Voices From Plaszow

Amon Goeth looking intently in 'Schindler's List'
Image via Universal Pictures

In the years following the war, several survivors made their voices heard and relayed chilling anecdotes about Göth’s brutal exploits. Moshe Beijski, who would later be among the roughly 1,000 Jews rescued by Oskar Schindler, recalled of the Nazi officer, “The case of Olmer, whose daughter lives in Jerusalem, and I know her … he was summoned by the Camp Commandant Amon Göth. The Camp Commandant had two dogs, Ralf and Rolf, and he set the dogs on him. The dogs ate him up alive. Possibly a little breath still remained in him. He shot him and he was killed.” Another tragic incident saw Göth unleash his homicidal rage on a number of prisoners in possession of food. Beijski remembers, “The camp commander, Untersturmfuehrer Amon Göth, came up and asked whose food it was. When no one answered, he took a young man whose name was Nachmansohn … and shot him. On the same occasion he shot another man, Disler.”

Beijski’s brother, Dov, who also manged to survived, remembered, “Early in May 1944 we were all paraded and ordered to strip naked. All inmates were run before him and he sent them right or left, to which side the old, weak and defective or juvenile were sent. Two days later they were separated, placed on good wagons and were joined by the 250 children in the camp. The outcry was stifled by SS guns pointed at us all, and loudspeakers played lullabies. More than 1,200 adults and 250 children were taken to Auschwitz and the death chambers. One boy of 12 or 13 named Jerzy Spiro managed to escape and hid all day in the cesspit at the latrine, with only his head uncovered. I do not know whether he survived the war.” Poldek Pfefferberg, who would eventually be saved by Oskar Schindler, has stated, “When you saw Göth, you saw death.” Another prisoner, Rena Finder, expressed a similar sentiment and remembered Göth as “the most vicious and sadistic man.”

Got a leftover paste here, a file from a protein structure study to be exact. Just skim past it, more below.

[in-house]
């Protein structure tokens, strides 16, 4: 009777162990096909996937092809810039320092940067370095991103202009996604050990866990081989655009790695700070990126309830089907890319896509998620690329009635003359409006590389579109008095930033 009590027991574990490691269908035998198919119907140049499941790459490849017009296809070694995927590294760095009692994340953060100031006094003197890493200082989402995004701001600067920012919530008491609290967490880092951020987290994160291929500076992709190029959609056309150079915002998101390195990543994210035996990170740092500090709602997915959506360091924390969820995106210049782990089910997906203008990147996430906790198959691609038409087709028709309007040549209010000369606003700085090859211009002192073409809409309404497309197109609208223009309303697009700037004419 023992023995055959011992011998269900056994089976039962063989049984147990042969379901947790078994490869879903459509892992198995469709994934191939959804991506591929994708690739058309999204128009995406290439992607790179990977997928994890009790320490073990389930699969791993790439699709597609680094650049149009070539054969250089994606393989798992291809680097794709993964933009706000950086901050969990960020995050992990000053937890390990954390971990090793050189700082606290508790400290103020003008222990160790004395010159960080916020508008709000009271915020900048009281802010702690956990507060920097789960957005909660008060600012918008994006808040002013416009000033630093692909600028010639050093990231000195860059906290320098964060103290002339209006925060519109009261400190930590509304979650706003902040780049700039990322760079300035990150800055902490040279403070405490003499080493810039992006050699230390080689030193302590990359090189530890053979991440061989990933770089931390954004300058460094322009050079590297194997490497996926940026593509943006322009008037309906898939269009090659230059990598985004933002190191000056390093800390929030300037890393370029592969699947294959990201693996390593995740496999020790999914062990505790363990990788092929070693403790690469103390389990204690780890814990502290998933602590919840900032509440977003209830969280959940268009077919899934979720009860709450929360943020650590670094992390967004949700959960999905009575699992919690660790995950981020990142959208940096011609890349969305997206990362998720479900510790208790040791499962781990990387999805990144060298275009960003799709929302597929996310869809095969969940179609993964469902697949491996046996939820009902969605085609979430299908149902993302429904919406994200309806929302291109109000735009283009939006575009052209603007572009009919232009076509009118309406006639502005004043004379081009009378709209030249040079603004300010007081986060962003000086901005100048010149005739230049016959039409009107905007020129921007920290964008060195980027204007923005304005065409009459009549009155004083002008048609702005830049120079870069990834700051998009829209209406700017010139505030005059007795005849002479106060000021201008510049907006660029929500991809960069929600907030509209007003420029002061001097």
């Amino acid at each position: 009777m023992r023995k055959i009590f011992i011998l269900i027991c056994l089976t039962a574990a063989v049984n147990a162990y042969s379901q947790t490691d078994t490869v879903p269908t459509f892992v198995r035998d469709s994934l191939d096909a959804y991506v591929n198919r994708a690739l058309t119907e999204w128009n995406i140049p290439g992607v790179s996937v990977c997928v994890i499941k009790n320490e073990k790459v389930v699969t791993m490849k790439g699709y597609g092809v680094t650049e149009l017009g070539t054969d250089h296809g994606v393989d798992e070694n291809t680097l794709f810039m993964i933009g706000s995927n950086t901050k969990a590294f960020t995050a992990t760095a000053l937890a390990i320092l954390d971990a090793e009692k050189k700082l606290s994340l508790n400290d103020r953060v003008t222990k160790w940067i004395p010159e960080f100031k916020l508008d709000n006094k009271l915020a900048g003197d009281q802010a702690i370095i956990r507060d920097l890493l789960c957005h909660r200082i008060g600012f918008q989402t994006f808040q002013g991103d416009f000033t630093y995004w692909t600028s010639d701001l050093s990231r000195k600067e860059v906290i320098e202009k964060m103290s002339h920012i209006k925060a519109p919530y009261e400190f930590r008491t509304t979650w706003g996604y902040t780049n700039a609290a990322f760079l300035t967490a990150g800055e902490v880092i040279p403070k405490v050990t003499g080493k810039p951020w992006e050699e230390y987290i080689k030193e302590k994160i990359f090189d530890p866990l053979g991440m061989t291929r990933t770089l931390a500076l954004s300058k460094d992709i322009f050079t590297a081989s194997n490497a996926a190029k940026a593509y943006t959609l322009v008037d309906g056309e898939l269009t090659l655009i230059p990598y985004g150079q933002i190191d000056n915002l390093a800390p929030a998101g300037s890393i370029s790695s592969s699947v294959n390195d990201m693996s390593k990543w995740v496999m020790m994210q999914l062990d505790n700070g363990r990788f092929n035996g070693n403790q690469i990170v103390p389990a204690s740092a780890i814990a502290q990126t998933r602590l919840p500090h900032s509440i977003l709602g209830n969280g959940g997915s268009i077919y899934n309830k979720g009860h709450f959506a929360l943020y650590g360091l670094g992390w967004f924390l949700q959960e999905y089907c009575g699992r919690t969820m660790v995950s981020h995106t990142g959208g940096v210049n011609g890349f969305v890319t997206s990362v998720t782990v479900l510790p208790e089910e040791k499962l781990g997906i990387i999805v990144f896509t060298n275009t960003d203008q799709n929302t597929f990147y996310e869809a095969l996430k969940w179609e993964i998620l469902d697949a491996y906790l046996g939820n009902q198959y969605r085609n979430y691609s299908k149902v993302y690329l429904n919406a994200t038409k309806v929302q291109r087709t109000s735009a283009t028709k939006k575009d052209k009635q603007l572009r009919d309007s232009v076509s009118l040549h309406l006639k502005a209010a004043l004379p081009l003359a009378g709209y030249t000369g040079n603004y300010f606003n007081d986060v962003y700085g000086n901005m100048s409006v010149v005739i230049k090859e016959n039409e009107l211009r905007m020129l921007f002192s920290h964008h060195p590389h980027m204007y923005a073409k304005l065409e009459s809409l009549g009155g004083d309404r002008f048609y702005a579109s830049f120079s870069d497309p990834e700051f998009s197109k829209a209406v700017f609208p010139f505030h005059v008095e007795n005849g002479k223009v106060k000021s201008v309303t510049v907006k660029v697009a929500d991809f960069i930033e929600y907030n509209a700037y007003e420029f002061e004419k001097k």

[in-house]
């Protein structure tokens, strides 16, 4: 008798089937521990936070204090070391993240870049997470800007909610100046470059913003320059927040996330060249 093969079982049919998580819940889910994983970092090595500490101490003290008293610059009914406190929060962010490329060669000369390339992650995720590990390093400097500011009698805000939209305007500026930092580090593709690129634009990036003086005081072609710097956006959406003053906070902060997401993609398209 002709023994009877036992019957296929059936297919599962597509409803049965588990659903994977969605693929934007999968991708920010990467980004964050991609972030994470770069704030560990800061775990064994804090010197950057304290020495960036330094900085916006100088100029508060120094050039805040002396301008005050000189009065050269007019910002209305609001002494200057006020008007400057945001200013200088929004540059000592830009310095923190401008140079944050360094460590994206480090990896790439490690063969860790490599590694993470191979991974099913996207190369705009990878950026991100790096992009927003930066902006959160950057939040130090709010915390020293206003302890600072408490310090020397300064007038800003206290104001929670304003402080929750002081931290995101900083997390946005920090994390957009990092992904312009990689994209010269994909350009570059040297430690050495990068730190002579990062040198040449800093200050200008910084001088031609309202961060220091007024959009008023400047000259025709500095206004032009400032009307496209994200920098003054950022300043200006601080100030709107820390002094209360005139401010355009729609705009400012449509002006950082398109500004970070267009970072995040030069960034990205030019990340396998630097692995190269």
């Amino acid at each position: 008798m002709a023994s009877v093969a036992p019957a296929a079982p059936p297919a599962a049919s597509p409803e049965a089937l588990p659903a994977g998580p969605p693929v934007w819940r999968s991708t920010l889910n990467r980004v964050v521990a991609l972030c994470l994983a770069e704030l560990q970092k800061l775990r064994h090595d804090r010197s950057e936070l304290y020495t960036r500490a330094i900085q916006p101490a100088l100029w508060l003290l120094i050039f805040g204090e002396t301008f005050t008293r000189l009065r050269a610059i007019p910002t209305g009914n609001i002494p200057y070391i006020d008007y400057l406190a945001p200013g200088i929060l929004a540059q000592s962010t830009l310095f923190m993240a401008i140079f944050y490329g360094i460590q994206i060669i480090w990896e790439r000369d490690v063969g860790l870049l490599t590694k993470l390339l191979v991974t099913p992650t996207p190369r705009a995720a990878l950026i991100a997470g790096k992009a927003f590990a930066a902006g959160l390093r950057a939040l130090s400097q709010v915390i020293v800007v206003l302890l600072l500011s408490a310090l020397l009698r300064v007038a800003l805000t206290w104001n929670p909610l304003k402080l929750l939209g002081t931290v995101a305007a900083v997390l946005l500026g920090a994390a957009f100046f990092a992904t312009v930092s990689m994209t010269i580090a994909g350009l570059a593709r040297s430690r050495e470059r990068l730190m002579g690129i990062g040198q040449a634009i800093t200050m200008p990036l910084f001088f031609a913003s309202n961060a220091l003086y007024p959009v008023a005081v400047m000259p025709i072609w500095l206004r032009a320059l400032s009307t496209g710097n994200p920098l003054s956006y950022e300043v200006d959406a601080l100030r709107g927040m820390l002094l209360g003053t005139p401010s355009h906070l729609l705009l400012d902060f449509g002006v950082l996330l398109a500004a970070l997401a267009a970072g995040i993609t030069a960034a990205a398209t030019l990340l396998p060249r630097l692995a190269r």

Göth’s Eventual Fate

In 1944, Amon Göth was arrested on suspicion of embezzlement and engaging in black market activities, which would land him in a sanitarium run by the SS. The following year, as the Allied forces closed in and defeated Nazi Germany, the officer was apprehended by American forces and turned over to Polish authorities. Göth was charged with war crimes in a trial taking place in August and September 1946, resulting in him being found guilty and sentenced to death. Throughout the legal proceedings, he reportedly acted with indifference and maintained, like so many other Nazi officers who would be put on trial, that he was simply following orders and had authority to commit his slew of atrocities. On Sept. 13, Göth was hanged, but not before saluting Adolf Hitler in a final gesture of defiance and indignation.